US tech companies have long had ample evidence that TikTok poses a serious threat. President Trump issued an order banning TikTok from US markets in 2020, which President Biden reversed last June.

But even now, Apple and Google seem indifferent to TikTok’s practices. Both companies’ app stores have developer policies to prevent this type of behavior. Section 5.1.2(ii) of Apple’s Developer Guidelines provides: “Data collected for a specific purpose may not be reused without further consent, except as expressly permitted by law.” TikTok users may agree, that the app is collecting their data, but they certainly won’t be asked to explicitly consent to their data going to the Chinese government. Apple claims it has rejected more than 343,000 apps from its App Store for “privacy violations.” But TikTok seems to have gotten an exception – and is even listed as “iPhone Essential” on the Apple App Store homepage.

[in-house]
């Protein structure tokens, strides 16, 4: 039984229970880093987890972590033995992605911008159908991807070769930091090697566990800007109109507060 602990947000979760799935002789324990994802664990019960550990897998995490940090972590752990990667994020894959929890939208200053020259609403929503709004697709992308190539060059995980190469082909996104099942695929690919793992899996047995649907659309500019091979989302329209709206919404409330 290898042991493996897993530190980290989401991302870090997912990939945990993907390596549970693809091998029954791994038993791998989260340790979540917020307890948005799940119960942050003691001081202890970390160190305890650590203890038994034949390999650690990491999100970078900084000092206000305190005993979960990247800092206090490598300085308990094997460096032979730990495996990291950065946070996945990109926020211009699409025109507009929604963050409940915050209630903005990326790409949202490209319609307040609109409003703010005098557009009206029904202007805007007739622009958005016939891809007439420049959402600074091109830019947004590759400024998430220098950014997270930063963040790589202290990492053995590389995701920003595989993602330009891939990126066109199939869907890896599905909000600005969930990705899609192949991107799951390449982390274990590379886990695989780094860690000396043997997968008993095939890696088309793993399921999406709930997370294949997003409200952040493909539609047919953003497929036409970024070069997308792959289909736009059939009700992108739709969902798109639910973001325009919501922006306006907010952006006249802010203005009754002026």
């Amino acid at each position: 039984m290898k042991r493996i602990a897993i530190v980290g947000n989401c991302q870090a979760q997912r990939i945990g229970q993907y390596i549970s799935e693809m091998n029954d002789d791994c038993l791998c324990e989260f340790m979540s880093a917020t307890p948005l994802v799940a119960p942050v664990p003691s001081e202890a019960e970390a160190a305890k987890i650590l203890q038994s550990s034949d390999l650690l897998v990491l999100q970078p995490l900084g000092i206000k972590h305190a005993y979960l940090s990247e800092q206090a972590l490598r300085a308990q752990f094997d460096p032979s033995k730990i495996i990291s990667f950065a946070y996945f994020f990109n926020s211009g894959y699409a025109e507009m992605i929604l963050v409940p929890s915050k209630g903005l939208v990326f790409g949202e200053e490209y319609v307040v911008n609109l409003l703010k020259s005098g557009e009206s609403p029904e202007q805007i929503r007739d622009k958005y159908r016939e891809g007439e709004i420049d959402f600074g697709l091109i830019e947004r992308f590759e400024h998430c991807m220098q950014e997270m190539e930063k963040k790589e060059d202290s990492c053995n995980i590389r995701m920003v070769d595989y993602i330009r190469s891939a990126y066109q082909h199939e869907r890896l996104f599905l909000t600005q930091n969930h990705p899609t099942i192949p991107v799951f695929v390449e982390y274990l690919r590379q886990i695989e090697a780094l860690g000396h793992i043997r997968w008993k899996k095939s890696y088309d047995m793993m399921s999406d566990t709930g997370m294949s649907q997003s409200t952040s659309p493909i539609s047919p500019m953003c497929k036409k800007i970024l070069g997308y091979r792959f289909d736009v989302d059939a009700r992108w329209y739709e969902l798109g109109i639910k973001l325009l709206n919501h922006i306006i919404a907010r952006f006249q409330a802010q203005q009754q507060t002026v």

TikTok is probably too financially valuable to be deplatformed. It has 100 million monthly users in the US, most of whom use the app rather than the website. Each of these accounts means activity in Apple’s and Google’s app stores, and both US companies also get access to the app’s data. Apple and Google also have a keen interest in maintaining good relations with Beijing. In order to sell its devices and services in China, Apple agreed to a deal that requires, among other things, that it remove most of its encryption technology and let officials manage the computers in its mainland data centers. Google is also active in China.

Mr. Carr cannot force Apple and Google to change their practices, but Congress can enact legislation that protects US consumers. Legislators could ban the app outright, or at least require Apple and Google to allow safer alternatives to their own app stores.

TikTok poses a serious threat to national security and American privacy. If the corporations don’t quash this threat, Congress must.

Mr. Thayer is President of the Digital Progress Institute and a Washington-based telecommunications and technology attorney.

Review and Outlook: With Elon Musk abandoning his $44 billion purchase of Twitter, the only winners are the progressives, who support the social media platform’s censorship of views that disagree with their own. Images: Zuma Press/GC Images/Getty Images Composite: Mark Kelly

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Alley Einstein